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Developing, co-owning and operating sports complexes like the Betty & Bobby Allison Sports Town in northwest Springfield is a dream job for Stan Liedel.
Although, the process of opening a sports complex is “a whirlwind,” he says.
“The development is the toughest part, to get them off the ground,” he says. “Once they are under construction and you know it’s actually going to go, that’s when you get to work. Once they open, that’s the fun part. Watching all those events is fabulous.”
The $30 million Sports Town complex opened in November 2022 on 105 acres near the Deer Lake Golf Course, Interstate 44 and the Springfield-Branson National Airport.
Liedel is president and founder of Jenks, Oklahoma-based L5 Management & Consulting, which focuses on the development, opening and, in some cases, operating of sports complexes. Prior to Sports Town, his company opened Titan Sports complexes in Tulsa and Jenks. Liedel and his company currently are working on early development phases of two additional sports complexes in Oklahoma, where he says he will take an ownership and operational role.
Liedel says he played various youth sports and wrestled into his college years. Although he never completed a college degree, he says most of his “hard knocks” education came from the retail industry where he worked in management positions at Circuit City, Best Buy and Dick’s Sporting Goods.
Transitioning from retail to developing sports complexes was partly due to inspiration from his daughter, who was a competitive soccer player. They were looking for options in Jenks, where he lives.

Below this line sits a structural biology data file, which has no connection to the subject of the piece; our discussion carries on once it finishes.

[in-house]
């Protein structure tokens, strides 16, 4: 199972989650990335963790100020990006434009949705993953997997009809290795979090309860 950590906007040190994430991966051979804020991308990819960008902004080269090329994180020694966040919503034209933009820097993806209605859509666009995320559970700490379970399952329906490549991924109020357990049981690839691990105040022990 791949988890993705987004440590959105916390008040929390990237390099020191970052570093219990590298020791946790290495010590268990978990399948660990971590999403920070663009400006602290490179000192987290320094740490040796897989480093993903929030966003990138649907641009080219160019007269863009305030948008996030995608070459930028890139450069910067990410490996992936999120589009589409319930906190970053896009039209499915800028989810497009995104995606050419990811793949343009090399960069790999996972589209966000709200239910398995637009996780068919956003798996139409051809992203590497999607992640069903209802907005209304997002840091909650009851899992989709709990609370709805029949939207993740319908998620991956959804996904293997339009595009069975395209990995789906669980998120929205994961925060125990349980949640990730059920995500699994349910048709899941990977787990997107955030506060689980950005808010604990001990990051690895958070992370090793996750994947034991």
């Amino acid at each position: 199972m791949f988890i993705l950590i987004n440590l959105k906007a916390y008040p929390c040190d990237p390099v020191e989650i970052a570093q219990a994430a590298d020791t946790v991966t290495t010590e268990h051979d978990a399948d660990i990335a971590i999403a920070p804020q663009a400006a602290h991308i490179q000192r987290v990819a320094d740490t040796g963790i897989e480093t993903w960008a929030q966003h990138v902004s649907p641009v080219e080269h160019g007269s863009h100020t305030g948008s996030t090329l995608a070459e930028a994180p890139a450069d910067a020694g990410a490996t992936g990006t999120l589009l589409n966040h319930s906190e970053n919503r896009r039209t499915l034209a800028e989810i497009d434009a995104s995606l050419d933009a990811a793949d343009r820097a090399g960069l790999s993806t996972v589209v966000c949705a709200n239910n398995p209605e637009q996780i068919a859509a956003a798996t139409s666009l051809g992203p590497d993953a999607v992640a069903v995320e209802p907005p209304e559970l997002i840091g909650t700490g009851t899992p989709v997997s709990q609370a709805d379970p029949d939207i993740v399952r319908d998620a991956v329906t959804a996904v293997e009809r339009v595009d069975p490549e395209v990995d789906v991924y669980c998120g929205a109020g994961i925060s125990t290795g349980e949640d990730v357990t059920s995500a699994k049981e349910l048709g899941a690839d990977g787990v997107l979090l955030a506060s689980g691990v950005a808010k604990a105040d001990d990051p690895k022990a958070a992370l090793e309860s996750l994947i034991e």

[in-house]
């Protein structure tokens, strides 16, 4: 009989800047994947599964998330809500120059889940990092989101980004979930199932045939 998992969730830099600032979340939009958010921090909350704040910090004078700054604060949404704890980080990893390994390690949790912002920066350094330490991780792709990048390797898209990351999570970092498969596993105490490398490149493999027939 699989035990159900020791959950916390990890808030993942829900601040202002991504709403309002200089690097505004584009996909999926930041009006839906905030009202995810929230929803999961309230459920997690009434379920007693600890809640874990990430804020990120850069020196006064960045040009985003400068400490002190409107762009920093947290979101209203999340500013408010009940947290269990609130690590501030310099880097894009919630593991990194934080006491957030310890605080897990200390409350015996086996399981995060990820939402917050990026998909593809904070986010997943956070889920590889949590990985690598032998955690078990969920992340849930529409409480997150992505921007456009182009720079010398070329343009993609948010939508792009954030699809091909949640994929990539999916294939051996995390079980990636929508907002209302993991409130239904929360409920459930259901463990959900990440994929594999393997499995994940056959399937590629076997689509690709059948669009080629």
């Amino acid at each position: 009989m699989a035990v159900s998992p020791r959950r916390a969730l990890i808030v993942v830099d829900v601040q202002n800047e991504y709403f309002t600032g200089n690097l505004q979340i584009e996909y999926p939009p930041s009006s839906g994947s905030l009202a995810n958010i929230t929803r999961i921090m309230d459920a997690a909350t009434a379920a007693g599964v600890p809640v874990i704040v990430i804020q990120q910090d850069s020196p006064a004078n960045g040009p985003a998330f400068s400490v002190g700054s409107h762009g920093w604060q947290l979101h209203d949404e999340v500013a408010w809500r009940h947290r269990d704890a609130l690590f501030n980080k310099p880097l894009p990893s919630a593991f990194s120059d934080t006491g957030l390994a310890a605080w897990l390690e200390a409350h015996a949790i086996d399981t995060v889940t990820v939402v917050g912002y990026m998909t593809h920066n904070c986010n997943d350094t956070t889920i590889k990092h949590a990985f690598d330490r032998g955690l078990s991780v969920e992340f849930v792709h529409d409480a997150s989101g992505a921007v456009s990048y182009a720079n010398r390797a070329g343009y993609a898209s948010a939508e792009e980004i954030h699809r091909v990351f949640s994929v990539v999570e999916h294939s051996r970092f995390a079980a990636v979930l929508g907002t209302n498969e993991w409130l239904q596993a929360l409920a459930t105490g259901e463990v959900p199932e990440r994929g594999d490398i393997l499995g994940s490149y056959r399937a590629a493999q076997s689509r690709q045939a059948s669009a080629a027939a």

“We were looking for venues that were local, and there just weren’t really that many great options for indoor venues,” he says.
Liedel’s vision for Sports Town came to fruition through a partnership with Rob Phillips, who owned the land and reached out with an interest in developing it for sports tourism.
He and Phillips are co-owners of Sports Town, which Liedel says was a need that wasn’t being met.
“You have a few facilities in Springfield,” he says. “But there’s just not enough capacity if you want to host large events and if you want to give people enough programming.”
Now as a host site for local and regional games and tournaments for soccer, volleyball, basketball and football, the operators expect to generate $30 million a year in direct spending in area hotels and restaurants. Liedel says Sports Town already has limited availability for bookings in 2023 and 2024, and officials are booking sporting events into 2025.
“The entire facility was packed from eight in the morning until eight at night,” he says of a recent basketball tournament. “When you see that many kids come through, and your business is doing well, that’s what you do it for.”
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